Pay equity: communicate now or pay later!
and your Solution
The Pay Equity Act can cost you up to 1% of payroll in adjustments and contains substantial penalties for non-compliance. Far greater expenses can result from the legal bills to defend against secret employee complaints to the Pay Equity Commission and Tribunal. However, the real cost to the bottom line flows from the resulting negative impact on employee morale and productivity of poor communications about the process you are following.
These dangers apply to all employers... not just those with between 10 and 99 employees who must comply with the Act over the next two years. And they apply on an ongoing basis. Pay equity implementation is not just a one-shot posting issue and then back to business. The Act requires just as rigorous and ongoing attention to compliance as does Bill 208, the Occupational Health and Safety Act.
The key to turning compensation problems into opportunities and having on-going pay equity compliance is effective communications. The solution to your pay equity challenges is to focus on the trees of on-going pay equity implementation without losing sight of the forest of post-posting administration.
By investing in effective employee communications, (investing means allocating a specific,annual budget... not just talking platitudes) you will:
Maximize Your Opportunities by Obtaining:
* increased employee understanding
and lessened fear of a
complicated change process, * enhanced appreciation of your
competitive compensation position,
and * credible internal and external
pay equity with a reduction in
the possibility of employee
Minimize Your Problems by Dispelling:
* unrealistic expectations by
females, * unfounded fears by males, * unreasonable conflict by your
unions, * unnecessary concern and confusion
by line management, * unwanted anxiety by senior executives
and your Board, and * unwarranted anger by your
owners and the public.
AND WHAT WORKS
Depending on the nature of your organization, the groups to whom you must communicate can include all of the following: your employees (full-time, part-time and casuals), bargaining agents, line management, senior executives, Board of Directors, owners and the public.
What do you do? Space does not permit an outline for each potential audience. However, with your employees, you can try the approaches outlined below. These are included in successful pay/internal equity implementations.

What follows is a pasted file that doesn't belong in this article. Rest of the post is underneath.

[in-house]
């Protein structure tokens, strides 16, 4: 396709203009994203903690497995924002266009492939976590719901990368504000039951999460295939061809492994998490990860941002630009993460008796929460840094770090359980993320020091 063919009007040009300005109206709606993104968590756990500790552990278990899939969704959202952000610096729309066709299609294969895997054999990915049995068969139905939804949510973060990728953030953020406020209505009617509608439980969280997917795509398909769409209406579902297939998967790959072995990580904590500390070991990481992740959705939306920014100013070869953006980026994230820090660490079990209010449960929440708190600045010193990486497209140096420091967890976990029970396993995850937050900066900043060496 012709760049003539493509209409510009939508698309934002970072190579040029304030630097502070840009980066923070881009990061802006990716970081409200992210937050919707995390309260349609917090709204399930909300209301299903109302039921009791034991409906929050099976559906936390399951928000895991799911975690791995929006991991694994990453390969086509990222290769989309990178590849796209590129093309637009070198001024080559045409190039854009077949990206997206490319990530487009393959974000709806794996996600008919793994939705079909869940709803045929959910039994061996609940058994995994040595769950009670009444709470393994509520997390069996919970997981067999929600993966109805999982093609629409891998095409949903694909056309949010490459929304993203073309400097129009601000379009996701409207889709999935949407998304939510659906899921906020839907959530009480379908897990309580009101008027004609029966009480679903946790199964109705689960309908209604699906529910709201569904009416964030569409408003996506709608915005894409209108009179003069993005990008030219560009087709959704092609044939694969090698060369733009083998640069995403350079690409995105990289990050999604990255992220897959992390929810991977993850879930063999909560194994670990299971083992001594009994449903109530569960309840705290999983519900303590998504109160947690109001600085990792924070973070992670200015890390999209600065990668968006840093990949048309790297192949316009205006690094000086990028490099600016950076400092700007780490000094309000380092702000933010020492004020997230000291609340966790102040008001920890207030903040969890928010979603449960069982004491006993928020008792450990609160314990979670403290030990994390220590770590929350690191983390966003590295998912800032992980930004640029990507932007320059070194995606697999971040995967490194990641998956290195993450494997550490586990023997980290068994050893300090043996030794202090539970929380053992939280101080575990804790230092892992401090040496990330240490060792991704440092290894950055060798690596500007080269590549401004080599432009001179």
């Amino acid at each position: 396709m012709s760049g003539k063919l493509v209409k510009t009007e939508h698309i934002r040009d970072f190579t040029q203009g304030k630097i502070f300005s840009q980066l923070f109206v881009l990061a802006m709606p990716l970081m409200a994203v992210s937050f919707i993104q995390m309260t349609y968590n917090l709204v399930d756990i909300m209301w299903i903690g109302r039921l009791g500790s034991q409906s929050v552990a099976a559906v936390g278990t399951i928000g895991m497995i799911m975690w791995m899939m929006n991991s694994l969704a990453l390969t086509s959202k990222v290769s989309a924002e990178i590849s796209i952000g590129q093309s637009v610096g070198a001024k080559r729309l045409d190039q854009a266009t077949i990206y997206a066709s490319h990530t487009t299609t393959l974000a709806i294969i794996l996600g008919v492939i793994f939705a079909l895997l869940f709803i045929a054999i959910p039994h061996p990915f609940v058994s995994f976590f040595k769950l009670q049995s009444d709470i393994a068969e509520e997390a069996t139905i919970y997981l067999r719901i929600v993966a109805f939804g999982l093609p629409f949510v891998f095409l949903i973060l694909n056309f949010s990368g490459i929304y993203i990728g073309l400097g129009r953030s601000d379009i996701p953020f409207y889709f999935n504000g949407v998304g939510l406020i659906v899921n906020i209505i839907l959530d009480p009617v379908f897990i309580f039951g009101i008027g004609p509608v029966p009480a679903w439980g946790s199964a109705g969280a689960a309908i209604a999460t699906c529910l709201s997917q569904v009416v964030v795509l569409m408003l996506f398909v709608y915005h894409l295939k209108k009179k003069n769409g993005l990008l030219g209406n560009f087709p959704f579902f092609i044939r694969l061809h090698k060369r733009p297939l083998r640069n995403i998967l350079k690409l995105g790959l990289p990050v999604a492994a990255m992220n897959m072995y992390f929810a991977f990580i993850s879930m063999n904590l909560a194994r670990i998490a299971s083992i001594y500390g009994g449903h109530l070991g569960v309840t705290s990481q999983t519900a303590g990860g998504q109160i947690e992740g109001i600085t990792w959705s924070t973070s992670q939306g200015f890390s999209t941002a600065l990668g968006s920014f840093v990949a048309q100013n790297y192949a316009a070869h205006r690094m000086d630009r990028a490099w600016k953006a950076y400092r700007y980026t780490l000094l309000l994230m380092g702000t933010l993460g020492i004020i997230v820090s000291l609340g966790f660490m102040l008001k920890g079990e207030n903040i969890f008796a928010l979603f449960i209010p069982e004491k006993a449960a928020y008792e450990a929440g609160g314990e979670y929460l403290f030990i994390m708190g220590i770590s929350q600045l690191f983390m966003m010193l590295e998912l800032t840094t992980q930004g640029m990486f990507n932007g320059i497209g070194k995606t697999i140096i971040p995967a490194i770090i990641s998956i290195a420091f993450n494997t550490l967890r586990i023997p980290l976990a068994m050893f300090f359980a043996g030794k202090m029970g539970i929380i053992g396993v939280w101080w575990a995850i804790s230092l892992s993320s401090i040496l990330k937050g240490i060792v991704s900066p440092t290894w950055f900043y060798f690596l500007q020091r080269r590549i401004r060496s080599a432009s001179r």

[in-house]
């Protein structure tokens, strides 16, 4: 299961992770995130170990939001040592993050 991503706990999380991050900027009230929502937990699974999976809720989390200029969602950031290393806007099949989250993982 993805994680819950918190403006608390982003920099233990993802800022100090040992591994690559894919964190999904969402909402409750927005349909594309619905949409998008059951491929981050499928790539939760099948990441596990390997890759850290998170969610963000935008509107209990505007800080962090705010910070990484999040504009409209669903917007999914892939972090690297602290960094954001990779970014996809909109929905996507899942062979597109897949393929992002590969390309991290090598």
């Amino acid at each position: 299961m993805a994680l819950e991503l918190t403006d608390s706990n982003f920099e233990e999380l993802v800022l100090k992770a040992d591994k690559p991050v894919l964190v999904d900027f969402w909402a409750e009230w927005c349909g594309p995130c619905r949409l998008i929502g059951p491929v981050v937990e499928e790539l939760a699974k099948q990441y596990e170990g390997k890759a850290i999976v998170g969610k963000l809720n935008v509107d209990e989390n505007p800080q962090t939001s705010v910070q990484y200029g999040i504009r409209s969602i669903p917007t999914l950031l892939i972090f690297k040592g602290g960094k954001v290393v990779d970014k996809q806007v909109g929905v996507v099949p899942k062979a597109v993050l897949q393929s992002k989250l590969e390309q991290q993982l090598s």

* Address the more strategic management issue of internal equity, not just pay equity legislative compliance. Supposedly minimizing implementation costs by working on only the minimums of the Act can be far more costly in the long run. The new "proportional value" approved will be law soon anyway.
* Hold initial fact-finding sessions with employees. Do not assume you know what they do not understand and need to know. Ask them! Do this only if you are willing to feed back the results honestly to everyone.
* Develop, implement and monitor a budgeted, overall pay/internal equity communication plan now. How will you know when you get there if you do not know where you are going, or if you do not have the money to pay your way? Make communicating pay/internal equity part of a comprehensive communication plan. Do not blow this one law out of perspective in your organization.
* Start communicating early and do not stop. Say it! Say it again! and then say it again! Just like they do no TV. Communicate clearly. Communicate concisely. Communicate constantly.
* Use upward, downward and lateral communication channels. Do not forget the needs of your various audiences outlined above to know what you are telling your staff.
* Start communicating employee complaints before your initial and all subsequent Pay Equity Plan postings... and then manage them.
* Use as many, and the most creative, communication tools that you can afford. But only communicate the results of comparisons and where an employee stands in your ranges face-to-face. To ignore this rule is to risk a deluge of complaints.
* Remind supervisors this is a line management, not a human resources department, communication issue and train them to do it.
Pay Equity compliance can have far greater costs to your organization than the potential 1% of payroll adjustments and the legal expenses of fighting secret complaints to the Commission. By pursuing only the minimums of the law and not internal equity, you risk great disruption to your future compensation program.
Effective communication with each of the audiences affected is the key to the least disruptive pay/internal implementation. Properly done, the communication process presents positive opportunities with significant bottom line impact that advance planning will allow you to exploit.
Gary Patton is Managing partner of Patton Associates. This human resource consulting firm assists organizations to be more successful by measurably improving the performance of their people through the implementation of better staff management practises and programs. Patton associates specializes in employee benefits, compensation/pay equity, communications and training services. Their customer relations training program "We Care" has been used to train over 190,000. Patton Associates can be reached at: 416-859-4718, Fax 416-859-4724.
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|Author:||Patton, Gary F.|
|Date:||Jun 22, 1992|
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